I am far more interested in the wedding I'll preside over on May 26 than the one 100 million or so people will tune in to watch tomorrow. It's not that I have a problem with all the intrigue around the Royal Wedding; it seems as deserving as the Super Bowl or other similarly watched events. I do wish that Americans' willingness to get up earlier than usual on a Saturday for a televised worship service would translate into getting to a place of worship the next day to celebrate the Holy Spirit. We'll see...
We try our best to be sensitive on Mother's Day. We recognize that not everyone who wanted to have children of their own were able to. We know that some mother-child relationships are strained or worse. We acknowledge that for some, Mother's Day underscores their mothers' physical absence from them (by death or division). We like to remind the church family that every woman has the opportunity to be a mother in the faith for another, regardless of whether they are a mother in the traditional sense of the word.
Yesterday was Ascension Day (the fortieth day after Easter, as referenced in Acts 1:3). This Sunday the sanctuary service will celebrate Ascension Sunday (reading Luke 24:44-53). As I've mentioned before, you'll be hard-pressed to find a greeting card for Ascension Sunday, even though, historically, it has ranked with Christmas, Easter, and Pentecost.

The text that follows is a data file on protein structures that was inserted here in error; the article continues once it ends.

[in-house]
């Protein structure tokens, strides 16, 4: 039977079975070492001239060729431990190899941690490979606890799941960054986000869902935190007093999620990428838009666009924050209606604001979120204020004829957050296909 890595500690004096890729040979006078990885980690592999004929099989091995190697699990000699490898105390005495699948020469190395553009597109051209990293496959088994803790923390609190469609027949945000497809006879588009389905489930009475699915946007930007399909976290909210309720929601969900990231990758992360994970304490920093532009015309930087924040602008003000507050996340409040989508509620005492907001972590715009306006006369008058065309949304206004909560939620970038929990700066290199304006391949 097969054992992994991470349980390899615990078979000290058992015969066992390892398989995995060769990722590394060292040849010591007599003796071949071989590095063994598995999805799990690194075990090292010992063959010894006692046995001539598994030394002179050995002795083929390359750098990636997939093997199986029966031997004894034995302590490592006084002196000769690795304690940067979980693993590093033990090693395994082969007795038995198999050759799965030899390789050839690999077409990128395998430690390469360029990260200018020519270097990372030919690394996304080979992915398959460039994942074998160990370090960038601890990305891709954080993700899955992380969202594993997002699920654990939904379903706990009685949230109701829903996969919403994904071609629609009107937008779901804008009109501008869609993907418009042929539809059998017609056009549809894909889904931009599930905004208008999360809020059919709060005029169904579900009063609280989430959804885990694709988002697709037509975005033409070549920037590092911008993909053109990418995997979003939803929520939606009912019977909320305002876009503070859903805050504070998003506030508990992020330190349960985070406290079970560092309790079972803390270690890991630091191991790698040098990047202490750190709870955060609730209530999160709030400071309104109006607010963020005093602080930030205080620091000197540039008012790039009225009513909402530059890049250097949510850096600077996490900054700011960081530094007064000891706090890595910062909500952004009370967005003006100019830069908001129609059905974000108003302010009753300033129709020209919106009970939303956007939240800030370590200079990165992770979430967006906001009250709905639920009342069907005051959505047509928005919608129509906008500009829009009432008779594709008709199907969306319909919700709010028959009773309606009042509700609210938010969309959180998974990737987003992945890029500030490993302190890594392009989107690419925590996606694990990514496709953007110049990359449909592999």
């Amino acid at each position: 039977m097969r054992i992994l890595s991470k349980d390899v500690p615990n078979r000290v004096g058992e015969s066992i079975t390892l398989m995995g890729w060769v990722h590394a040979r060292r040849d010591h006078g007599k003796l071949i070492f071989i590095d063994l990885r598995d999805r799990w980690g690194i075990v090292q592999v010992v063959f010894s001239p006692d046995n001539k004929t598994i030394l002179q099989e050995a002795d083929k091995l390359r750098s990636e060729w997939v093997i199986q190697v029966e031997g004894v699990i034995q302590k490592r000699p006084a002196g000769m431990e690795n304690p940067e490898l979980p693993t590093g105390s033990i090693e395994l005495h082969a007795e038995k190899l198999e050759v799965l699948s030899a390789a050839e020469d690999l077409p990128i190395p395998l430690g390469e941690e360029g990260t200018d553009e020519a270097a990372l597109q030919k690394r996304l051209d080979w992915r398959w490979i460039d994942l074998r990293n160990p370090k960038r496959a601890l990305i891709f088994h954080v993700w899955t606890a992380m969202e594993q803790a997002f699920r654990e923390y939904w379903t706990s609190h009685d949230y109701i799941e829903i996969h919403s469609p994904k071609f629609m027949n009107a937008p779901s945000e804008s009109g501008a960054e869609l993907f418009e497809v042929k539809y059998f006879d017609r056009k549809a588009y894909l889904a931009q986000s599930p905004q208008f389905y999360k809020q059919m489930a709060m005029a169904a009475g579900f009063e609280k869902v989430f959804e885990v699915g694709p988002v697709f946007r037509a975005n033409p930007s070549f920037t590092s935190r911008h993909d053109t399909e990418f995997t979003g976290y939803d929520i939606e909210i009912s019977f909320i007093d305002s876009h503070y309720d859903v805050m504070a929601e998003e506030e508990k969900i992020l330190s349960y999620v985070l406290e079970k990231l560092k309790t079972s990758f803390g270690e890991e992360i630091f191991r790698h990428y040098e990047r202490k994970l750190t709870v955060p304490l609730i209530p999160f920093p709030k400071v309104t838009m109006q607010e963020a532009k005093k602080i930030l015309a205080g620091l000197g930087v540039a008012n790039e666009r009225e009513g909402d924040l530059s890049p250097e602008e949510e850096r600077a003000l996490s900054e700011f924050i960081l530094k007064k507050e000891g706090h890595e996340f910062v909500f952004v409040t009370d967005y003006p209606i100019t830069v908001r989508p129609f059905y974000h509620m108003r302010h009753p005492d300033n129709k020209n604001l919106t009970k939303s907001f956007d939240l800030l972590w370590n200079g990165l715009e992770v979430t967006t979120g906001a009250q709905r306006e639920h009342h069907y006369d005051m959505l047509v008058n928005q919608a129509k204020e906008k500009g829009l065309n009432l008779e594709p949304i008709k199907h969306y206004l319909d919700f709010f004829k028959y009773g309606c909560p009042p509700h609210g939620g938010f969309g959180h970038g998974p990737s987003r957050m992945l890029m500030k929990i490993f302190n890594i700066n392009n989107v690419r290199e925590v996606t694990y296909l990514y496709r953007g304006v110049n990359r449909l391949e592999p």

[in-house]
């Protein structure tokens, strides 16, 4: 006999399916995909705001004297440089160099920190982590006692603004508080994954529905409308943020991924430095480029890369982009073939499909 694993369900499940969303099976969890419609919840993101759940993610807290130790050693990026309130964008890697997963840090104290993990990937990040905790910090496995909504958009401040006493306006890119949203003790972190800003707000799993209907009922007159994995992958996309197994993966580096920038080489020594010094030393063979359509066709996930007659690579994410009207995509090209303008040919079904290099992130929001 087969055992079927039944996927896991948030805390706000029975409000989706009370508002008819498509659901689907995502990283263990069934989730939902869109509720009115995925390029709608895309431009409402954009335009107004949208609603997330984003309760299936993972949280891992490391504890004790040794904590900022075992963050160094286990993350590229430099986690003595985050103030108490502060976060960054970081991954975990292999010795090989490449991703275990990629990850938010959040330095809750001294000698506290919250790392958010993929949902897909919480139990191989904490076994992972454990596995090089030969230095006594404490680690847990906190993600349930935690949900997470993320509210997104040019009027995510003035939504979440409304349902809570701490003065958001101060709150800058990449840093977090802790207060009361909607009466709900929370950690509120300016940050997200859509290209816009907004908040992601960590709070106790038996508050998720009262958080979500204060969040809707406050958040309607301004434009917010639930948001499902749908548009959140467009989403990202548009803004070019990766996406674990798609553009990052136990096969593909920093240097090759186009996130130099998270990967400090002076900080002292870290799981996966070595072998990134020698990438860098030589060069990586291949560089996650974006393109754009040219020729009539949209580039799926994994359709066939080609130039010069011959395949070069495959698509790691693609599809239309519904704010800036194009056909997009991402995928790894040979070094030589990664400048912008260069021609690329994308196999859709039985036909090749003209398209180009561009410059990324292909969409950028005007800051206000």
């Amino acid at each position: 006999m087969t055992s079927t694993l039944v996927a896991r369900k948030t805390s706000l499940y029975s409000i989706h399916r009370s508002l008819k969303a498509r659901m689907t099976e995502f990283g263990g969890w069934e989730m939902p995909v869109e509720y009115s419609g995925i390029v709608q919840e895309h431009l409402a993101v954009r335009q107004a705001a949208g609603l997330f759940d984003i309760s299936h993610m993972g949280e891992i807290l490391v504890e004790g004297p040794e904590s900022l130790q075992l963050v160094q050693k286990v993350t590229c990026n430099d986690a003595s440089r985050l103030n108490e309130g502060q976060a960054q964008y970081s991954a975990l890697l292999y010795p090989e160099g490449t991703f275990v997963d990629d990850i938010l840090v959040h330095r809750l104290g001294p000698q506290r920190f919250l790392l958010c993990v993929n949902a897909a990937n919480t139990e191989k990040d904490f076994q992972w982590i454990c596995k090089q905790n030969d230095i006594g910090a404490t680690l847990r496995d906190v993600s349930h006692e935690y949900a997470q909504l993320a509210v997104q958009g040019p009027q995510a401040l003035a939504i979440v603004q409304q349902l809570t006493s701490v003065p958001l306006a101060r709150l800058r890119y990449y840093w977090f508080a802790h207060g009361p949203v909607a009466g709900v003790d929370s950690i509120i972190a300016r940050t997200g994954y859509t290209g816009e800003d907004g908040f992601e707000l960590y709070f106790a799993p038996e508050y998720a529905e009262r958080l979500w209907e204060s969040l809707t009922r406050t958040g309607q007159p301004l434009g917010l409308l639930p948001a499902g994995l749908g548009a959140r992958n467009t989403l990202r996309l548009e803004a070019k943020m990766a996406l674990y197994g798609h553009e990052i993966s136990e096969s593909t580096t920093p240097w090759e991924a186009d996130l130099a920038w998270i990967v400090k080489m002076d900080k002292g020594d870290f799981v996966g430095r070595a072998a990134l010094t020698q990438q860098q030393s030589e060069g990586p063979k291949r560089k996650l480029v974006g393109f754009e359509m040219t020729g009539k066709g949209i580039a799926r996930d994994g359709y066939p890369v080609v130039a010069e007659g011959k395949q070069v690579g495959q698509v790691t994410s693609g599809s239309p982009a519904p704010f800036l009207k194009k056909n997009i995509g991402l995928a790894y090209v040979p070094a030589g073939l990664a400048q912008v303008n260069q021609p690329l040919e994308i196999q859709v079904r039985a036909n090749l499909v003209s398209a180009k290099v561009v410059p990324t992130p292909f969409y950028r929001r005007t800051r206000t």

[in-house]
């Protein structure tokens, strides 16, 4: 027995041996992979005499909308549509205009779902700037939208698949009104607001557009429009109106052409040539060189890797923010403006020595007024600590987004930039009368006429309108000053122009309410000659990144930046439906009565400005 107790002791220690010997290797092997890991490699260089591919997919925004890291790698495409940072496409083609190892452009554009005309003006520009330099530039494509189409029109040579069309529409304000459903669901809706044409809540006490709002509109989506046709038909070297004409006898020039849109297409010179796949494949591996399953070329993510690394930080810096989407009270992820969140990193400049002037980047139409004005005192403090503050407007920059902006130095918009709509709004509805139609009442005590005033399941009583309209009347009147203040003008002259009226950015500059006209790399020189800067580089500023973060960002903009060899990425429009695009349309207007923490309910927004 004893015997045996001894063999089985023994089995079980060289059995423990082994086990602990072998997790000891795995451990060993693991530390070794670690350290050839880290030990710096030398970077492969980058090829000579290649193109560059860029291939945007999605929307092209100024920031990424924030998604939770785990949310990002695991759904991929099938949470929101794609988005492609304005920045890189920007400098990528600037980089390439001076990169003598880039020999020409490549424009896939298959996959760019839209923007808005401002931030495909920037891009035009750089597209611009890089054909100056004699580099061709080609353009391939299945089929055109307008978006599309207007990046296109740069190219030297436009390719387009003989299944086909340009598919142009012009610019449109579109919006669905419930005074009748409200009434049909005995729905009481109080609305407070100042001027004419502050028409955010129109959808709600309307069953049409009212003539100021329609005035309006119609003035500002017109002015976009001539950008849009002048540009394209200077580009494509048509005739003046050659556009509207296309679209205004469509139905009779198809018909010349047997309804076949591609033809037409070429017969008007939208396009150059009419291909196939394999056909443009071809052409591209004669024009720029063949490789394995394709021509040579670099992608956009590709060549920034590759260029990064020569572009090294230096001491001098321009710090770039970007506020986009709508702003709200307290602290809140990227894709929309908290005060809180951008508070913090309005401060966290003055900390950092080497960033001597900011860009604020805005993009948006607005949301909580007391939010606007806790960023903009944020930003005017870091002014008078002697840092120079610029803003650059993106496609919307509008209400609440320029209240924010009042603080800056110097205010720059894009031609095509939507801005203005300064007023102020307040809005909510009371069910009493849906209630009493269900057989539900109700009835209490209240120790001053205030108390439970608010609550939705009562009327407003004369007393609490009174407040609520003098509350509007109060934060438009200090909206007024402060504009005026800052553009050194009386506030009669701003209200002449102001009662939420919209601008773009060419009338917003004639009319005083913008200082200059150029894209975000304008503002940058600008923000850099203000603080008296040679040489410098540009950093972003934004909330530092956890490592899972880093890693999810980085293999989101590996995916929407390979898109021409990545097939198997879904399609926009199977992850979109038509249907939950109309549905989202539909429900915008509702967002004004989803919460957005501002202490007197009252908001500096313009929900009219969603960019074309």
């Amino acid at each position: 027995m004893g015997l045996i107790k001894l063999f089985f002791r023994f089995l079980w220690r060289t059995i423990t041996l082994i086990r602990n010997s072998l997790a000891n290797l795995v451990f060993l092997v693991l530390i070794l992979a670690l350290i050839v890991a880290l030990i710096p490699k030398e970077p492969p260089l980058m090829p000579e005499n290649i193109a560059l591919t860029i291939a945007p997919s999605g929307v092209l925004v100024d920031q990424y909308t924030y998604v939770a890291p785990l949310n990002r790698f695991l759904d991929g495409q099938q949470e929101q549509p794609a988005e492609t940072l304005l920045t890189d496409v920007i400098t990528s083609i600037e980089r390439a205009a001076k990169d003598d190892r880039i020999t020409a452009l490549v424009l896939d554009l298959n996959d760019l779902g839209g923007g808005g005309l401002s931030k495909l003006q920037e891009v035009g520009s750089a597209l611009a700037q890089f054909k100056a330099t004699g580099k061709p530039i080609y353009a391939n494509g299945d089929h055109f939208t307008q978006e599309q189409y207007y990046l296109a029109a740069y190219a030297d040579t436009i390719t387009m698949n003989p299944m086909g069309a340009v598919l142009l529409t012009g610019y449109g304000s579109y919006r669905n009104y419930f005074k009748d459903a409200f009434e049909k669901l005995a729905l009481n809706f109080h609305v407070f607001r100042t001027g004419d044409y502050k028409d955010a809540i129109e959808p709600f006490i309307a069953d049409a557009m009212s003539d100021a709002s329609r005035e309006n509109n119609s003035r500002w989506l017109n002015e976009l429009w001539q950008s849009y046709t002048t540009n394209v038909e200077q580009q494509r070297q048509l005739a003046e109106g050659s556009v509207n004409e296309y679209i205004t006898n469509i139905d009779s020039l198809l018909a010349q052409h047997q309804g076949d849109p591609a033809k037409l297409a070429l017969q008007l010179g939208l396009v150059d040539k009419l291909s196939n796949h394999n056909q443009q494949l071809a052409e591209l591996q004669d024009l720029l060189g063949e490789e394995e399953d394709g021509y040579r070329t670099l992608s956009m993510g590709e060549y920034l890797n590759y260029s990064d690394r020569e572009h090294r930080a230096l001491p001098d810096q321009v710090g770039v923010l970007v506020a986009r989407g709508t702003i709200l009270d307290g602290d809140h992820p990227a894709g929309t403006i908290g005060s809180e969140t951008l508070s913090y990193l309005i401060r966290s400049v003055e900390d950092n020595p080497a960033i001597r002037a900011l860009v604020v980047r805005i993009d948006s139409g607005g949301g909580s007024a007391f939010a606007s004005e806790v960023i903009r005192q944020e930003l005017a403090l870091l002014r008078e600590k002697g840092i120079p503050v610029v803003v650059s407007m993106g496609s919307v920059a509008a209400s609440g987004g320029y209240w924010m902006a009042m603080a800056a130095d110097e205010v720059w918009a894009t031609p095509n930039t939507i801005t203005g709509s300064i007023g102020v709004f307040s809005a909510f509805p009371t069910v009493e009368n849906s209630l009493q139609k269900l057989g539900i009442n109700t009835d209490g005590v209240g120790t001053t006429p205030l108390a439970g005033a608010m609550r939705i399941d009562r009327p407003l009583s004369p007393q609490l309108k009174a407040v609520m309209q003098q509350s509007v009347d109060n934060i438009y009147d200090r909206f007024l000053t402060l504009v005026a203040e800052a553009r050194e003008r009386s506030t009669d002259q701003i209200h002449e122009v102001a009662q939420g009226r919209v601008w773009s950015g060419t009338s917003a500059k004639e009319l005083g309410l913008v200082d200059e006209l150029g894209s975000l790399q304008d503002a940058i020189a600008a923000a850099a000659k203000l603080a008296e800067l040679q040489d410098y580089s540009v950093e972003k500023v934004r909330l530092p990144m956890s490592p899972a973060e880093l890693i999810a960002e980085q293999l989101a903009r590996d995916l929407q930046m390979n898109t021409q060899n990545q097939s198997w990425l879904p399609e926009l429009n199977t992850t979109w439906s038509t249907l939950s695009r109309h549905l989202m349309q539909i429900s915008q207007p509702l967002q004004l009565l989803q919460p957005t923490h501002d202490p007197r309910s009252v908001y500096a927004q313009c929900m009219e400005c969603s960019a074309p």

These Words from Will began with the purposes of previewing and reviewing Sunday's messages. When I'm not present to hear those messages, the review becomes more than challenging. I can guess what our preachers said, wait until I can listen to the recordings before I write, accept what is reported to me as an accurate description, or opine on something related, if not directly, to the theme of the day. Let's go with the latter.
This Sunday, Central's preachers are bringing up the Holy Spirit - a full two weeks before Pentecost. It's not completely radical, the Revised Common Lectionary assigned Acts 10:44-48 to the 6th Sunday of Easter. I don't know if the logic of the people behind the Lectionary was to start getting the Holy Spirit on our minds before Pentecost or if the inclusion is simply an acknowledgment that you can't contain the Holy Spirit to a single Sunday or season. As Jesus noted way back in John 3:8, "The wind (same word as "spirit") blows where it chooses, and you hear the sound of it, but you do not know where it comes from or where it goes."
There has been a lot of enthusiasm about confirming 22 young new professing members yesterday. It is a joy to see all that life and commitment and promise and those gifts gathered. Knowing the class as I do, if they will hang together and hang with our church, we will remain a good and strong church for the foreseeable future. That will certainly be the case if we continue to show them how to remain close to the vine (John 15:1-8).
Weekends like this one exemplify what is great about life in the church.
Today, golfers will enjoy a beautiful day and time of fellowship together, building relationships in the Body of Christ.
Tomorrow, servants will gather at 7 a.m. in The Commons at Central for a light breakfast, then go in Jesus' name to improve a home and, therefore, the life of its inhabitants through the Christmas in April home repair ministry. There is work for all skills and experience levels. Join us.